Louisiana lawmakers are still hashing out the numbers as the deadline for the 2017 special session looms.
The deadline is Wednesday at midnight, and the Senate spent Sunday reworking a House plan that made larger cuts than Gov. John Bel Edwards wants. Edwards presented a plan that would use about $119 million from the rainy day fund, while making $60 million worth of cuts across the board, instead of to just higher education and healthcare.
Rep. Gene Reynolds said no vote has been taken on a final bill to close the hole. House Bill 3 is the bill that will implement the cuts, if passed. Reynolds introduced an amendment that would stop a 3 percent cut to TOPS in higher education, but it was killed, he said.
“We sent a resolution to use $99 million of the rainy day fund, and House Concurrent Resolution 1 that would cut all statutory dedications 3 percent next year,” he said. “I voted against the statutory dedication bill because if all the statutory dedications are cut, that would include TOPS, our Camp Minden fire training, road projects and other areas such as tourism. They said they would back fill these, but there was no language saying that in the bill. If it comes back with protection for vital areas, I will vote for the resolution.”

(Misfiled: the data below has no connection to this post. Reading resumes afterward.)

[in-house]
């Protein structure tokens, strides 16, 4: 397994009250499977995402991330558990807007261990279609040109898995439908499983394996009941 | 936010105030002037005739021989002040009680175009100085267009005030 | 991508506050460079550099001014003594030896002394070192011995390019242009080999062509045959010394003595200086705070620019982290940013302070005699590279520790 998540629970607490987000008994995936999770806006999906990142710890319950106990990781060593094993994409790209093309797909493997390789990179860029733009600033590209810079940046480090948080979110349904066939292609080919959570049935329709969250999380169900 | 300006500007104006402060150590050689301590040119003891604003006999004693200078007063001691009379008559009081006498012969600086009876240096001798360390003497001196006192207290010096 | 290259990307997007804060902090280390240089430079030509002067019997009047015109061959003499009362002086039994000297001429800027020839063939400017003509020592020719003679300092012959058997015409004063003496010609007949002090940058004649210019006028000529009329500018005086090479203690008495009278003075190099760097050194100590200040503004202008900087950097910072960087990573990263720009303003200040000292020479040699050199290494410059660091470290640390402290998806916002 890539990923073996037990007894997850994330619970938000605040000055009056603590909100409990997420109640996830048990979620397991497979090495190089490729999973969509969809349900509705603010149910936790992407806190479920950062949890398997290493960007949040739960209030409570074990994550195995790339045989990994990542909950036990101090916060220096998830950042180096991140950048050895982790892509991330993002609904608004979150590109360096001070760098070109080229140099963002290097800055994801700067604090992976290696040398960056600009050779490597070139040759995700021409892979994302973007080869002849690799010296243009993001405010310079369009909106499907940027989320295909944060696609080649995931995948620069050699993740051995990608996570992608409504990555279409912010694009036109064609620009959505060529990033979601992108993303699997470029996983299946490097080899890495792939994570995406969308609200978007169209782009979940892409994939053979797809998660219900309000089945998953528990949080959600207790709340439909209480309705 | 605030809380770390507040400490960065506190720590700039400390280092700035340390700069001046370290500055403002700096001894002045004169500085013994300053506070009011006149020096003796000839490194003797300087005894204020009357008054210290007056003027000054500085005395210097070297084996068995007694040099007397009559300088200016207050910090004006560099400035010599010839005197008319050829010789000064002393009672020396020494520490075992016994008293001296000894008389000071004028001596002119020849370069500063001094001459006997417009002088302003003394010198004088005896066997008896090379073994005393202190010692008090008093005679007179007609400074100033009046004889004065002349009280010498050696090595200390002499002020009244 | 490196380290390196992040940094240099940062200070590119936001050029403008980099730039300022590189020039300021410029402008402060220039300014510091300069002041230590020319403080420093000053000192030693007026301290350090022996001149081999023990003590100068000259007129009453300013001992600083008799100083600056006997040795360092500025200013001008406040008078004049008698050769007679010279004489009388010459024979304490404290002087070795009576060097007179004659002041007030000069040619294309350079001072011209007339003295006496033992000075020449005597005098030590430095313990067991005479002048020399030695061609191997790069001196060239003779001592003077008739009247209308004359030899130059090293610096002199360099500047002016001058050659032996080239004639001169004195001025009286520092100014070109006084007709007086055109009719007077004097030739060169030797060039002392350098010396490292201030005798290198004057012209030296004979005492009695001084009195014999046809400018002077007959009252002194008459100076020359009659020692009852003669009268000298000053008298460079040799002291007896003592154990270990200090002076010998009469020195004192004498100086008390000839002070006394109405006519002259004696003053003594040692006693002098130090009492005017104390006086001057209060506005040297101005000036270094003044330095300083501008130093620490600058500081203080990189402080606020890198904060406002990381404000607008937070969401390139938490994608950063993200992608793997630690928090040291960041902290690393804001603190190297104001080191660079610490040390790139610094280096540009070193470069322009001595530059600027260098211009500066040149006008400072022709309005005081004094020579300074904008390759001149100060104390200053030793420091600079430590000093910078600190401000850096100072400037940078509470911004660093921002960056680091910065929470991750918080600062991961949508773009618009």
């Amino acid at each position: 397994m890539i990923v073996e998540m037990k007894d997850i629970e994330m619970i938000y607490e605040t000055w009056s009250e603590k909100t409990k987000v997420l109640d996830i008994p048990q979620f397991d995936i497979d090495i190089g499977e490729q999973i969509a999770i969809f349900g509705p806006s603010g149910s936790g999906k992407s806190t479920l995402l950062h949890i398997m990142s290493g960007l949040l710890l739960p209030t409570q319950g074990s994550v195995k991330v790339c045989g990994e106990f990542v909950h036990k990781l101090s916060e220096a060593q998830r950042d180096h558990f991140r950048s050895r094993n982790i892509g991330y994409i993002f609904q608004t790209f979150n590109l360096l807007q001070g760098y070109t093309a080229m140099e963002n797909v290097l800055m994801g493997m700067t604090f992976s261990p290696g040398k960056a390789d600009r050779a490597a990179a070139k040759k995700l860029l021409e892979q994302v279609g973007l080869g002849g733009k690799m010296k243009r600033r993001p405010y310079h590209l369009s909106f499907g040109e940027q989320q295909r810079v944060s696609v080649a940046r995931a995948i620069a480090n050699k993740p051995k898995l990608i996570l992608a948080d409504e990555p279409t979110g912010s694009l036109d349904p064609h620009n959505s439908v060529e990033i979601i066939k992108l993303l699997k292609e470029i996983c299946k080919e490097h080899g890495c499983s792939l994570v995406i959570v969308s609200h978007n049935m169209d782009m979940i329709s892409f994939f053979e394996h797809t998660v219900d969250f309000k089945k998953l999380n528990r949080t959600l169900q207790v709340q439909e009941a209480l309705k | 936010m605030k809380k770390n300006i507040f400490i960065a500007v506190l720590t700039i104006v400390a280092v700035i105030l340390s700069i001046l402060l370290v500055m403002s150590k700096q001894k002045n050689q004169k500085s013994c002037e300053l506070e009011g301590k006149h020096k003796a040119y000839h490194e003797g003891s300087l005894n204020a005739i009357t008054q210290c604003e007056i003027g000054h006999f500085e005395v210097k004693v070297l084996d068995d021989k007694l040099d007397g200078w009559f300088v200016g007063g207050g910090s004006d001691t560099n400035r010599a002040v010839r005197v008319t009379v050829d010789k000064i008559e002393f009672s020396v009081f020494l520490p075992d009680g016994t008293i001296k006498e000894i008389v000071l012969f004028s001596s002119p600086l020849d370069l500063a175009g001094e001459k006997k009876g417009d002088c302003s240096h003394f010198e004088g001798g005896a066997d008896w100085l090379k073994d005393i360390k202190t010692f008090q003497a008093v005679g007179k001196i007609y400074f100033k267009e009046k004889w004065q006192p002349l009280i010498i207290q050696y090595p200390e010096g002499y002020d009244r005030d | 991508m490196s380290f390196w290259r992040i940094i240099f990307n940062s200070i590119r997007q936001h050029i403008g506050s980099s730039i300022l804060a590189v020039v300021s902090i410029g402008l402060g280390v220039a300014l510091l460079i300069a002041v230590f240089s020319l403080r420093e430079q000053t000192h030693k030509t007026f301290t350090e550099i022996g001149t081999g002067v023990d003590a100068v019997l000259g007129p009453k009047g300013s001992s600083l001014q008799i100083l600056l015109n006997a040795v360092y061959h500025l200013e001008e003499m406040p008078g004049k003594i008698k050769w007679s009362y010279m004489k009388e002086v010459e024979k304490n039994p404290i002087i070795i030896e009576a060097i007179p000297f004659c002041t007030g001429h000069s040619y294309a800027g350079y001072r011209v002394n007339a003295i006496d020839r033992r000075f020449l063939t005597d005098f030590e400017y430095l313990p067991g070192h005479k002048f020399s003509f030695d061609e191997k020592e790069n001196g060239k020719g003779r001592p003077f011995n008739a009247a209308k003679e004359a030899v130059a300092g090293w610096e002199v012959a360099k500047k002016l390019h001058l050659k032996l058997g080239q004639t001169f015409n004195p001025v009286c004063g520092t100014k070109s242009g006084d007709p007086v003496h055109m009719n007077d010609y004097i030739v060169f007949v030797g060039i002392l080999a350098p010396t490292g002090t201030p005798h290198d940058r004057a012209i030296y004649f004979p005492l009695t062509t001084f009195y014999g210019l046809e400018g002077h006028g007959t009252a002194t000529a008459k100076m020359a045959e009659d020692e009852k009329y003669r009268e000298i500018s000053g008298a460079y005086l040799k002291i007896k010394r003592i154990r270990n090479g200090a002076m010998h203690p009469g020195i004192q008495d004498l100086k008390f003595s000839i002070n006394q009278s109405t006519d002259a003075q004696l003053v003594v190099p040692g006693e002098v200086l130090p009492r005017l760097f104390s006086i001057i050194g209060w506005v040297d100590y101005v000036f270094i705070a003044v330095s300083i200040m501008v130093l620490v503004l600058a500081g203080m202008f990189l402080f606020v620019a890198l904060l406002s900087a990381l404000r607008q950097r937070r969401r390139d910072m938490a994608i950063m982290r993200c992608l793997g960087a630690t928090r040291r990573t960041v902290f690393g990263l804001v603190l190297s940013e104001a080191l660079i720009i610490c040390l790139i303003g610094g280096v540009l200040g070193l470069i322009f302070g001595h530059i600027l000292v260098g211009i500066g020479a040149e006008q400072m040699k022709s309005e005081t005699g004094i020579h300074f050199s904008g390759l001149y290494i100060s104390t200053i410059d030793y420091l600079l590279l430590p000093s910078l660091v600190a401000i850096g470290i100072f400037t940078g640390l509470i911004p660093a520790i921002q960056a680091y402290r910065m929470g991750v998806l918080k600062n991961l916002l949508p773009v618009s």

The resolution will be debated in the regular session in April, he said.
The plan passed by the House would use about $75 million of the rainy day fund while making $115 million in reductions.
The rainy day fund currently holds about $360 million. Reynolds said the legislature are required by statute to put $25 million into the rainy day fund, and they are not allowed to use more than one-third of the balance at a time.
The most talked about areas that take the brunt of most cuts area education and healthcare. The governor’s plan would cut about $1.2 million from the Department of Education, and the House’s proposal is about $8.75 million. From healthcare, the governor is proposing to cut $36.5 million from the Department of Health, $367,000 from the Office of Public Health
and $2.8 million from the Office of Behavioral Health.
The house’s proposal is to cut $57.3 million from the Department of Health, about $2 million from the Office of Public Health and $3.9 million from the Office of Behavioral Health.